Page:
“Pro teams and colleges now are content factories,” Gutknecht continues. “As they distribute more content more widely, the potential for liability increases. It has made our ability to advise and provide support and services in addition to the music more important to those clients.”

Other Trends

That goes hand in hand with another notable trend in music in general in the last year: the massive uptick in music-catalog sales. Equity funds-backed companies, such as Hipgnosis and Iconic Artists Group, have made headline-grabbing, multibillion-dollar acquisitions of catalogs by such artists as Bob Dylan, the Beach Boys, Neil Young, Shakira, and Fleetwood Mac. This means that stadium-ready tracks like Mac’s “Don’t Stop Thinking About Tomorrow” have new availability and perhaps will become more affordable, as acquiring entities make more direct deals with broadcasters.

Similarly, Audio Network Limited, a UK-based supplier of production music, including thousands of sports clips such as team chants and other sports-specific tracks, was wholly acquired in April by global media-content developer Entertainment One (eOne) for a reported $215 million.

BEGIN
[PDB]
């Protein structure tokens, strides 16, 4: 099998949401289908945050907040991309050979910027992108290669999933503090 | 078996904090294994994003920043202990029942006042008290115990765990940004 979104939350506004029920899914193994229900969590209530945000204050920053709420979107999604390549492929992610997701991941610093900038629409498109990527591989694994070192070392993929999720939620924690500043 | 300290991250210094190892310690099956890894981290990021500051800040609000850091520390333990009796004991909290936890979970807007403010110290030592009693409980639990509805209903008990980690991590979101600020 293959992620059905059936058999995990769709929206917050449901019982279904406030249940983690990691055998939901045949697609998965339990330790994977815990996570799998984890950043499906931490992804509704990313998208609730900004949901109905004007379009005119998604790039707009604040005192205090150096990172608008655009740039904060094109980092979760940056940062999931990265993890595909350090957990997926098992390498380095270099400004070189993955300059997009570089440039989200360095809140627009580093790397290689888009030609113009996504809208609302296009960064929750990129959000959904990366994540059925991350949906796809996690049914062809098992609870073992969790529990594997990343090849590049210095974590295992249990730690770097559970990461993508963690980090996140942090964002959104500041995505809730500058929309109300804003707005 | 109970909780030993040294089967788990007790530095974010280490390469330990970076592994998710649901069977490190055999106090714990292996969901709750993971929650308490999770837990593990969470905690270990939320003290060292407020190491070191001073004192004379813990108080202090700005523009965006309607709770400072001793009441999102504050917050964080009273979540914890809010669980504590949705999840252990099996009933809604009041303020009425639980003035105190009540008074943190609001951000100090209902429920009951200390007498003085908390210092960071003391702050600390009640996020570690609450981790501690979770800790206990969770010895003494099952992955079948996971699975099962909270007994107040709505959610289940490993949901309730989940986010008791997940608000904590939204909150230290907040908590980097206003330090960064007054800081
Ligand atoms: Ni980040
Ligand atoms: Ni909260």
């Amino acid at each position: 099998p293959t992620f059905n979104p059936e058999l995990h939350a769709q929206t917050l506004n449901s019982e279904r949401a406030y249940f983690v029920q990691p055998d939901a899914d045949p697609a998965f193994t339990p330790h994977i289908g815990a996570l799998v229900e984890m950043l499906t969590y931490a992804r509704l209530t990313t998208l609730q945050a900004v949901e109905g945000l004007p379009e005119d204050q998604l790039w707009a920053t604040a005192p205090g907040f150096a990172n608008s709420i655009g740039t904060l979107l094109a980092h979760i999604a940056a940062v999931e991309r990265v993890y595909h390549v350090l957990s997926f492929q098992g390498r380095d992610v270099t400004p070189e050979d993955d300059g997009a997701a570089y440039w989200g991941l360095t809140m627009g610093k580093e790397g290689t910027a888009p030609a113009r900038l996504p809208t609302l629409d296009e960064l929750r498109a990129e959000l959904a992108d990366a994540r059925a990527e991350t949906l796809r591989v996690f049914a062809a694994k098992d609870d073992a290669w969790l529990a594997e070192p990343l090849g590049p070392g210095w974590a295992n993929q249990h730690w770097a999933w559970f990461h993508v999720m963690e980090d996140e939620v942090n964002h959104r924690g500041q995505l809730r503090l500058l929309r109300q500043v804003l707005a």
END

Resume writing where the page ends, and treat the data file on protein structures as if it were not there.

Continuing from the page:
Those songs and others are already showing up more often in sports broadcasts as rights buyers seek ROI.

“The dollar amounts are huge in these transactions,” notes Arnold, “and sports is a natural place for them to look to monetize those acquisitions.”

Esports is another area making greater use of production music and catalog tracks. In April, for instance, Warner Music’s Asia office sealed a deal, for an undisclosed amount, that makes it the exclusive music partner to Singapore-based gaming platform Esports Player League. The deal will allow ESPL, which claims to be the world’s first amateur and casual esports platform and serves more than 600 million gamers globally, to embed Warner Music songs into its platform.

Click here for Tech Focus: Sports Music, Part 2 — A Look at the Libraries.